Why Great Leaders Don't Take Yes for an AnswerManaging for Conflict and Consensus
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Harvard Business School's Michael Roberto draws on powerful decision-making case studies from every walk of life, showing how to promote honest, constructive dissent and skepticism; use it to improve decisions; and align organizations behind those decisions. Learn from disasters like the Space Shuttle Columbia and JFK's Bay of Pigs Invasion, from successes like Sid Caesar and Bill Parcells, from George W. Bush's decision-making after 9/11. Roberto complements his compelling case studies with extensive new research on executive decisionmaking. Discover how to test and probe a management team; when 'yes' means 'yes' and when it doesn't; and how to build real consensus that leads to action. Gain important new insights into managing teams, mitigating risk, promoting corporate ethics, and much more.
I. LEADING THE DECISION PROCESS.
1. The Leadership Challenge.
2. Deciding How to Decide.
II. MANAGING CONFLICT.
3. An Absence of Candor.
4. Stimulating the Clash of Ideas.
5. Keeping Conflict Constructive.
III. BUILDING CONSENSUS.
6. The Dynamics of Indecision.
7. Fair and Legitimate Process.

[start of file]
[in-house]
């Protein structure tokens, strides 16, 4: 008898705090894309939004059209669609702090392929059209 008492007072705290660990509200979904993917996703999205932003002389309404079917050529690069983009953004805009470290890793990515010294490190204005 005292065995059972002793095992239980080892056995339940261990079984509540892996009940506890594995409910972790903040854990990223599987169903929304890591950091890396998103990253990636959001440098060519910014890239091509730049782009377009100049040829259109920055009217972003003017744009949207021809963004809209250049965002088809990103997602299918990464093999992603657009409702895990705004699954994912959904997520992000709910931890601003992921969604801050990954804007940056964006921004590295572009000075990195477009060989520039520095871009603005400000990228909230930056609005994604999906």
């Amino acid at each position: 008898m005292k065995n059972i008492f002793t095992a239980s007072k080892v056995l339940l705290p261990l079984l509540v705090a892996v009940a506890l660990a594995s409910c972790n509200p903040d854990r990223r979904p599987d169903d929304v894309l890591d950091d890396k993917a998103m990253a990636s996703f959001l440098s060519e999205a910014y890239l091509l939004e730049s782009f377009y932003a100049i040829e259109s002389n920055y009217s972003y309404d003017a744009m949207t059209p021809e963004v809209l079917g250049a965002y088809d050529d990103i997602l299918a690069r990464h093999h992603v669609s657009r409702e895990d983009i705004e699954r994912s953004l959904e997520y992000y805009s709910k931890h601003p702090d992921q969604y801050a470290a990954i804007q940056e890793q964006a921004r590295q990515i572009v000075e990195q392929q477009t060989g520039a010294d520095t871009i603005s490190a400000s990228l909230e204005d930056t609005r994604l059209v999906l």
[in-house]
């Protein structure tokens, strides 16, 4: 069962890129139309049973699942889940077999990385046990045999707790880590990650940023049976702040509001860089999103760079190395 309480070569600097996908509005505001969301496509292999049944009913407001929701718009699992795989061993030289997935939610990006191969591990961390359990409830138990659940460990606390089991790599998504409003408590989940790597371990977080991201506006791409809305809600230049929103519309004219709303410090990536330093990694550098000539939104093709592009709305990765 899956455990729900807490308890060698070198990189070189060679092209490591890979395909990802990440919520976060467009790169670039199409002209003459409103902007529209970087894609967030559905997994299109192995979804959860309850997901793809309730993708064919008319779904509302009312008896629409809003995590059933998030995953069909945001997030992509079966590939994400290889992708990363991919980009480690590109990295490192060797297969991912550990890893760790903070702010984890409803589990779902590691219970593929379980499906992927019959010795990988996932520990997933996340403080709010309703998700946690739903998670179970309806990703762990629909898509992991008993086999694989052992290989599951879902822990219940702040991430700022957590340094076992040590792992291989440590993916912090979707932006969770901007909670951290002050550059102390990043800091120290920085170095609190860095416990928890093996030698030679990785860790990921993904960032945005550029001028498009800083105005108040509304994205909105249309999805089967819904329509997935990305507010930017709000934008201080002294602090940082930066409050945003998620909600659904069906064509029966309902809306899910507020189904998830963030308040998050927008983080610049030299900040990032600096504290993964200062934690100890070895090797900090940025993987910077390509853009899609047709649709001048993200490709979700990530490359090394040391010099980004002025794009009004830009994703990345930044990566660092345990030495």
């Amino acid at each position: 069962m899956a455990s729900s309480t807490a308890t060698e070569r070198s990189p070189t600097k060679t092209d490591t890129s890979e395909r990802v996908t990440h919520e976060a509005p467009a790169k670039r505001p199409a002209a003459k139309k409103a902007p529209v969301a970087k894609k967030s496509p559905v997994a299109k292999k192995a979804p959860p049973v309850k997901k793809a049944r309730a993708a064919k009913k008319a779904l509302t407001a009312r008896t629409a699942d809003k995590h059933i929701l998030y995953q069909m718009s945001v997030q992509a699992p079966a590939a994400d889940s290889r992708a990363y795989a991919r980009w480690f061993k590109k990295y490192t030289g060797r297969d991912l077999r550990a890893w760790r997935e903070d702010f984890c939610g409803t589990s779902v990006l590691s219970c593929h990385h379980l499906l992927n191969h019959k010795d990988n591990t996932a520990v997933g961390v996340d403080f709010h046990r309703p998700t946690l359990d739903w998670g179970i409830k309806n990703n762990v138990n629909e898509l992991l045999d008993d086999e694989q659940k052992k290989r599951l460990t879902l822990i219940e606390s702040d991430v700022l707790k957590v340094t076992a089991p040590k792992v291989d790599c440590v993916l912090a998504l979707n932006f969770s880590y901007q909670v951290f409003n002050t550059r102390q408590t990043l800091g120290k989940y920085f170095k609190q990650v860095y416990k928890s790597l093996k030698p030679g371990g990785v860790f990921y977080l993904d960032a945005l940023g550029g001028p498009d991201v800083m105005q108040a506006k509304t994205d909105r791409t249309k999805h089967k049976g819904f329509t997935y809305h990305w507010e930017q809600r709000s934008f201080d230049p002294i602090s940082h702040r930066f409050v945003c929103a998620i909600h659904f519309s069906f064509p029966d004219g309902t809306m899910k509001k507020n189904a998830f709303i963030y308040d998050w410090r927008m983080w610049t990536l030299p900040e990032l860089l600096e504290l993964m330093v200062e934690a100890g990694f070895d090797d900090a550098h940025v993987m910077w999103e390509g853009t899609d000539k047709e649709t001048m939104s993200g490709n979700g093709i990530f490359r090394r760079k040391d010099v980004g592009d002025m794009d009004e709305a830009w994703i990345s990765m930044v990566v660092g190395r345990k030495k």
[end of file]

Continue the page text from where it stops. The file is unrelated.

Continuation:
8. Reaching Closure.
IV. A NEW BREED OF TAKE-CHARGE LEADER.
9. Leading with Restraint.
How leaders can get the real truth, build real consensus, and drive real action.
- Leverage the wisdom of your entire organization to make more effective decisions.
- When “yes” doesn’t mean “yes”: discovering and addressing the hidden doubts that can sabotage your success
- Better decision-making processes: lessons from business, the military, mountain climbing, even the White House.
Michael A. Roberto is a faculty member at the Harvard Business School. He teaches courses on general management, managerial decision making, and business strategy. Professor Roberto's research focuses on strategic decision-making processes and senior management teams. Recently, he has studied why catastrophic group or organizational failures happen, such as the Columbia space shuttle accident and the 1996 Mount Everest tragedy.
Professor Roberto's work has been published in the Harvard Business Review, California Management Review, and The Leadership Quarterly.
He has taught in the leadership development programs at a number of organizations including Morgan Stanley, Mars, The Home Depot, Novartis, and The World Bank. He has also consulted with organizations such as Johnson & Johnson, Lockheed Martin, Corporate Executive Board, and The Advisory Board.
Professor Roberto earned an M.B.A. with High Distinction and a doctorate from the Harvard Business School. While pursuing graduate studies at Harvard, he taught the introductory undergraduate course in economic theory, twice winning Harvard's Allyn Young Prize for Teaching in Economics.
He lives in Holliston, Massachusetts with his wife, Kristin, and his two daughters, Grace and Celia.
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